Organisms that are present within a certain material can be identified by analysis of the genetic material present in a sample. When the complete genetic information is assessed, identification of the genes encoded on the DNA makes it possible to determine which tasks are potentially being performed by the microorganisms for the host
The composition of the bacterial community within a sample can be defined by analyzing variable regions of the 16S rRNA gene. Additional genetic information is not needed for these evaluations.
As opposed to simple targeted community analyses, shotgun metagenomics identifies all different kinds of microorganisms that are part of the microbiota, such as viruses fungi and archaea, not just bacteria. Genes present within the microorganisms are classified, and the gene categories are used to draw conclusions on the tasks performed by the microbiota.
Samples are subjected to quality control and DNA is subsequently isolated, which will be prepared for sequencing according to application requirements. Sequencing is performed using modern high-throughput technologies. Data analysis can be limited to microbiota composition or extended to include functionality.
New possibilities in diagnostics
A 14 year old patient was hospitalized for the third time due to fever, headache, diffuse weakness, muscle pains, nausea, and vomiting. Standard tests could not identify the cause of disease. As MRI showed involvement of the brain, a biopsy was performed, which also failed to identify the cause of disease. Due to the MRI results and negative outcome of infectious disease tests, treatment for a potential candidate disease was attempted; however, the patient’s condition continued to worsen and he was finally placed in a medically-induced coma. Metagenomic analysis of cerebrospinal fluid eventually identified leptospira as the cause of infection. Treatment was altered according to these results and the patient fully recovered from meningoencephalitis. (Wilson et al. 2014 N Engl J Med)
Patients suffering from cystic fibrosis are regularly screened for infections of the respiratory tract. In addition to the standard culture-based method, samples were simultaneously analyzed by metagenomics. Cultures were negative for Pseudomonas aeruginosa, commonly causing infections in these patients. P. aeruginosa was, however, detected by metagenomics analysis, allowing early treatment and thus preventing chronic infection.
Metagenomic analysis brings new possibilities to diagnostics, enabling selection of suitable therapy to cure patients or prevent worsening of disease.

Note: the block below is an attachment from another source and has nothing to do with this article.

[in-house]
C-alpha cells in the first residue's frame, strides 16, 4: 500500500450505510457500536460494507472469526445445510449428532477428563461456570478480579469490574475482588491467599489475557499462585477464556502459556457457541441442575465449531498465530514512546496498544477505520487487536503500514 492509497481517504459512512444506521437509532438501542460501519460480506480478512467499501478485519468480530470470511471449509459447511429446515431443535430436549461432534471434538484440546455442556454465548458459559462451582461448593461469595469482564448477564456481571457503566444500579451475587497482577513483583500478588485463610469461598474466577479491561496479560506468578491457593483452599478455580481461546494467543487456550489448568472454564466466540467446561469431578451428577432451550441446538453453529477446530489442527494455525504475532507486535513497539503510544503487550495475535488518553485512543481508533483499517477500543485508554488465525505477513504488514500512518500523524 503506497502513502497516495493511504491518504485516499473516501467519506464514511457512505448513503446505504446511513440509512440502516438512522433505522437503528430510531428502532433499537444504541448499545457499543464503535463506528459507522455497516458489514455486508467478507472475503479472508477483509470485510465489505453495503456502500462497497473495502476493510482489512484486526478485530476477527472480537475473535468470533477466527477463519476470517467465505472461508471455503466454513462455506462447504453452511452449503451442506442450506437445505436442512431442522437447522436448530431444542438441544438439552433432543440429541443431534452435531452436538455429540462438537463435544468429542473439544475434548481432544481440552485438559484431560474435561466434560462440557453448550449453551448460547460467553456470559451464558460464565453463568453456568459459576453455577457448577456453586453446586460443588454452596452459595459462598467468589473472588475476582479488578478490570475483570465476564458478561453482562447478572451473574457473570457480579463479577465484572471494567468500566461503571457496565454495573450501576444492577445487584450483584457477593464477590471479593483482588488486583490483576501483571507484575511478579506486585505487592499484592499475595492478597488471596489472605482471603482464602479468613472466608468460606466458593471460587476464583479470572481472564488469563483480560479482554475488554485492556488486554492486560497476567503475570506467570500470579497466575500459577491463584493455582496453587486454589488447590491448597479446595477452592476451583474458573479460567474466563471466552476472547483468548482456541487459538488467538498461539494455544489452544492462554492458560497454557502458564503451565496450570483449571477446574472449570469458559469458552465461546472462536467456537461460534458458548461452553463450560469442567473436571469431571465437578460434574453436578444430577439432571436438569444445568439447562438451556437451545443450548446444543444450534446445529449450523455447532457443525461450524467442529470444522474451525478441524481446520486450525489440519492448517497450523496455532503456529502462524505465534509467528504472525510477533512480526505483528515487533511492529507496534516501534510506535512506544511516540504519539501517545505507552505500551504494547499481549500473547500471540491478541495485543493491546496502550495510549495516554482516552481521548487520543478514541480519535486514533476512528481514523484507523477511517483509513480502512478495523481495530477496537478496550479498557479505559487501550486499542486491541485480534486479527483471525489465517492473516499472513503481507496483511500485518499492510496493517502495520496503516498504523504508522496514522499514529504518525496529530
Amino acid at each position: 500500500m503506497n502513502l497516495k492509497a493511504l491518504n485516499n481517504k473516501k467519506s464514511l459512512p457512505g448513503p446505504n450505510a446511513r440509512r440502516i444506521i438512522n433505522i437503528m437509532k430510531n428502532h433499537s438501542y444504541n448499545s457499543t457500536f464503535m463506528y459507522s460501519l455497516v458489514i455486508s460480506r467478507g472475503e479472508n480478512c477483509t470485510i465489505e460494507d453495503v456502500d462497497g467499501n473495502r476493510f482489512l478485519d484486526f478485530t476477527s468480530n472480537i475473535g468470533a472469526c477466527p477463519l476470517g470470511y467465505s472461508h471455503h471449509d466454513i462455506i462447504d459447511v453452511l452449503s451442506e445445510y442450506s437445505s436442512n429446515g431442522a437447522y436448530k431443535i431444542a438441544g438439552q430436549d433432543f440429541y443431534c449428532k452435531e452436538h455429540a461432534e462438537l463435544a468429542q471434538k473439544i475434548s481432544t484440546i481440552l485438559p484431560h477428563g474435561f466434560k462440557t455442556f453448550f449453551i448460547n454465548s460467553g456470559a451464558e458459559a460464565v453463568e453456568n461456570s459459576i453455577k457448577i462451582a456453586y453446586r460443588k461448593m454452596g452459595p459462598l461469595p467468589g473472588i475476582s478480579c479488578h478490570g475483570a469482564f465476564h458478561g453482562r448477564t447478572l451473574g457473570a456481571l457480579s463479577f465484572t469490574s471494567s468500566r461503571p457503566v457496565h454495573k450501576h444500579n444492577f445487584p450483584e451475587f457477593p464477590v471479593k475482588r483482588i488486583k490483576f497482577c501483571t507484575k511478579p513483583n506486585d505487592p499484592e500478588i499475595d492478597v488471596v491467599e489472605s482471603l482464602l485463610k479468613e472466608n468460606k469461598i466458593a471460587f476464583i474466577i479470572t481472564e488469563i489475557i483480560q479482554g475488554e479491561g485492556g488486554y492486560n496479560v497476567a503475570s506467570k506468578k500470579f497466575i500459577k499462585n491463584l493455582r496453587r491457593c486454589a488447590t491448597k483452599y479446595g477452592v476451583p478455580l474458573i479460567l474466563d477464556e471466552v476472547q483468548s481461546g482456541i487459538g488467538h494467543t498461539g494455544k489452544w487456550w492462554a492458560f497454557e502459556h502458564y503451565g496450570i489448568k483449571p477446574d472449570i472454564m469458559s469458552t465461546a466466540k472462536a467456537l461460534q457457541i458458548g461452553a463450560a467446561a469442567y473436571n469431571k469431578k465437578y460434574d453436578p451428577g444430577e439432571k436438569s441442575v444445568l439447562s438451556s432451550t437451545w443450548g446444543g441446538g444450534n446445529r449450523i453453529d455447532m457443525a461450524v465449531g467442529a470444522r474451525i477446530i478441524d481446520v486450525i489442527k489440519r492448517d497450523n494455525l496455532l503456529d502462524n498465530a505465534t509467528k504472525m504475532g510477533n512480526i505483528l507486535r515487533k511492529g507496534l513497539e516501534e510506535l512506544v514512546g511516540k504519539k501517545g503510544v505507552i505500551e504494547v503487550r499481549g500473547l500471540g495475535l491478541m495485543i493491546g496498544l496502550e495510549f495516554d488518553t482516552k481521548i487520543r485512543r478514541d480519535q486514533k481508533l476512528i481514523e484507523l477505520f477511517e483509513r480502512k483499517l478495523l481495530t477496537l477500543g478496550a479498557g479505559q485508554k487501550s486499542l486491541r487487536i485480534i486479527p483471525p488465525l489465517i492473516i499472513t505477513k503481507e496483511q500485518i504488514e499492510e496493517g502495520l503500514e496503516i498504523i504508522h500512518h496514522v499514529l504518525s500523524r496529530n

Identification of treatment possibilities
Some type 2 diabetes patients are missing certain bacteria within their gut microbiome that support the barrier function of the gut. This leads to increased translocation of substances from the gut into the body, resulting in increased immune reaction. A metagenomics analysis of a stool sample of a type 2 diabetes patient can give valuable hints on such potentially missing bacteria. If this is the case, the supporting bacterial species can be assisted by adjusting the patient’s diet or administration of probiotics, leading to increased insulin sensitivity and reduction of blood sugar levels.
A patient suffering from chronic inflammatory bowel disease stopped responding to treatment. A Clostridium difficile infection (cause of severe, life threatening diarrhea) was excluded, but analysis of the intestinal microbiome revealed divergence from a healthy microbiome (fewer anti-inflammatory bacteria). Adjusting the patient’s diet (e.g. reduction of fat, lactose carbohydrates and fiber) changed the composition of the intestinal microbiome and relieved symptoms. Medication that was taken prior to and during the diet could also be reduced.
Monitoring of therapeutic outcome
A patient with an infected jawbone was treated with antibiotics for several months. The therapy led to recurring diarrhea due to Clostridium difficile infection, which in turn was treated with antibiotics according to the standard procedure. After the 6th relapse, fecal transplantation was performed. After this the patient was free of symptoms. The composition of the transplanted microbiome was monitored over several years by metagenomic analysis. No further C. difficile infection occurred. (Broecker et al. 2013 Digestion)